Little Rascals: Representations of the Hitler Youth in George Orwell’s 1984

In George Orwell’s dystopian novel 1984, the reader is introduced to Winston Smith, an outsider in a society under totalitarian rule by Big Brother.  Though Smith works for the Party he feels himself outside of it, relishing in small rebellions against the state.  Smith, like many dystopian protagonists, begins his downfall by writing in a journal, there by committing the sin of individual thought.  The Thought Police, one of the main forms of State Control in the novel, exist to prevent and punish those who are disloyal to the party.  Even the children have been implemented as tools of the state, as they are loyal only to the state, even going so far as to send their own parents to prison.  This idea is a reflection on the Hitler youth program implemented by the Nazi’s leading up to and during Nazi control in Europe.

In the novel, Smith encounters his neighbor’s children while helping to fix a sink.  The boy and girl come into the room and hold toy guns at Winston, calling him a “traitor” and a “thought criminal”.  Though they are only children Winston is somewhat fearful of them as they do have the power to report him to the thought police, which they eventually do to their own father.  These children are part of the “Spies” program, a youth program instituted in order to garner early loyalty to the totalitarian state.  The children, “…adored the Party and everything connected with it.  The songs, the processions, the banners, the hiking, the drilling with dummy rifles, the yelling of slogans, the worship of Big Brother-it was all a glorious game to them” (24).  All the elements of these children’s lives is a near exact reflection of the lives of the children of the Hitler youth.

By 1938 the Hitler youth comprised 7.7 million members and enrollment was mandatory.  Parents who didn’t enroll their children were threatened with having them taken away by the state anyway (Wikipedia).  One of the main goals of the program was to build loyalty towards Hitler.  Toys and games were filled with Nazi propaganda and textbooks were re-written to teach “love for Hitler and obedience to the state” (  Academics were not nearly as important as reinforcing political ideas into the minds of children so that they would grow up to be loyal party members and soldiers. When Orwell mentions “hiking” and “drilling with dummy rifles” he appears to be referencing the Hitler youth program’s emphasis on the idea that these young men will eventually become soldiers, so physical training was an important part of their education.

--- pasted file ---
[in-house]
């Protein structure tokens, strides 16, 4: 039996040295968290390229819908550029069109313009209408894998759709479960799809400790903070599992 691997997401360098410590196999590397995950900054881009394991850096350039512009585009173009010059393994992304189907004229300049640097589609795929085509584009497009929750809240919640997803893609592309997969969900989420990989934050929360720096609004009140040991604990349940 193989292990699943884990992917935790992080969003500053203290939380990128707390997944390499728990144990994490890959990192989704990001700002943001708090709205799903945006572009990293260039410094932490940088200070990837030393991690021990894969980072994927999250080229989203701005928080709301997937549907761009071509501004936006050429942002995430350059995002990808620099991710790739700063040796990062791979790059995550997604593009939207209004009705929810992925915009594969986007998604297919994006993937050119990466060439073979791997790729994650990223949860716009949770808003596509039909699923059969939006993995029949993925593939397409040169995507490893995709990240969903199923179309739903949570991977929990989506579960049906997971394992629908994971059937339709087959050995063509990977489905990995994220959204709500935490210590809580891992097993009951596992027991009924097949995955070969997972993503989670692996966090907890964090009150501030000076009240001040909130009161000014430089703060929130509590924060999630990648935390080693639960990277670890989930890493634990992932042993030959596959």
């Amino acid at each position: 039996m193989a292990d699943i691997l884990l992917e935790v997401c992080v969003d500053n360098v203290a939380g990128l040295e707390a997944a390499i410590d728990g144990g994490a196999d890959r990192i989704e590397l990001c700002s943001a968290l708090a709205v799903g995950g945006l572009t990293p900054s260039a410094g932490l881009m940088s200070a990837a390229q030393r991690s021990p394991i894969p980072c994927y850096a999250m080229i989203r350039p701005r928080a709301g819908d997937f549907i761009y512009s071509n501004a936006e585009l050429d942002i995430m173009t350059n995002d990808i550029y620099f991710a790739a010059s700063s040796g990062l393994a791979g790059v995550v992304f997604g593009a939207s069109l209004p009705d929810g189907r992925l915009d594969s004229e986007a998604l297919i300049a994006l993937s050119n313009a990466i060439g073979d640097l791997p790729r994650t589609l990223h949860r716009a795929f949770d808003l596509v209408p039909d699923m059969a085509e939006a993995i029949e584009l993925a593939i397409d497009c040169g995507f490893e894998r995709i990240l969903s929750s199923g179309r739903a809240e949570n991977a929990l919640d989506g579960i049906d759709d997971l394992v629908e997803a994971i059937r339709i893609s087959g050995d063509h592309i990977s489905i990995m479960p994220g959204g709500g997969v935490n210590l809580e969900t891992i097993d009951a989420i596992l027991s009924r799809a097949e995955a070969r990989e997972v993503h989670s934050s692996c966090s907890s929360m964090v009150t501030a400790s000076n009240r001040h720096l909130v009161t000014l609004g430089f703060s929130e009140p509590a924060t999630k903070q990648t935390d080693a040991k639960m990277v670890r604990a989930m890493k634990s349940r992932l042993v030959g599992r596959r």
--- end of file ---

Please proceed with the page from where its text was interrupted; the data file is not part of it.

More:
The children’s education during Nazi power was divided into various groups.  Some children who were particularly devoted attended training academies for future party leaders.  Others were trained in specific military corps.  Still others were brought up to be future labor leaders, while girls were sent to a sort of finishing school that taught high moral character. (Wikipedia).  All of these organizations were arranged to encourage “young men and women to abandon individuality in favor of the goals of the Aryan collective” ( Children’s loyalty to the state is important in both 1984 and the Hitler youth as it implants the ideas of Big Brother or Hitler as a hero to be followed without question.

When Winston meets the children, before he is accused by them of being a “thought criminal”, he watches as they whine about wanting to go see a hanging.  This comfort with violence and death, even going so far as to embrace it as an exciting afternoon activity, is also tied into the militarization of the youth.  If they are going to be surrounded by war they might as well be comfortable with its effects.  In the Hitler youth, cruelty by older boys towards the younger ones was tolerated and even encouraged, as it provided a means of weeding out the weak or those unfit to serve the party (Wikipedia).

Throughout 1984 Orwell references a number of means of control set forward by the totalitarian governments he is railing against, but the youth program struck me most as the most terrifyingly efficient.  If children are brought up in a culture of loyalty to the state over any other outside influence then it will be all they know.  Shaping minds at an early age based on the wishes of a dictator prevents any chance of revolution, as loyalty is so ingrained that when the teacher says 2+2=5 or that Hitler is a good guy, it is simply accepted as truth and no further thought is given.



“Hitler Youth”. Wikipedia.  Web. 12 December 2015.

“Shaping the Future: Indoctrinating Youth”.  United States Holocaust Memorial Museum. United States Holocaust Memorial Museum, Washington, DC. 18 August 2015. Web.  12 December 2015.

Orwell, George. 1984. 1949. New York: Signet Classics. Print.

One thought on “Little Rascals: Representations of the Hitler Youth in George Orwell’s 1984

  1. I really enjoyed 1984, but never made the connection with Hitler’s youth. I appreciated this post relating the two. Very interesting!

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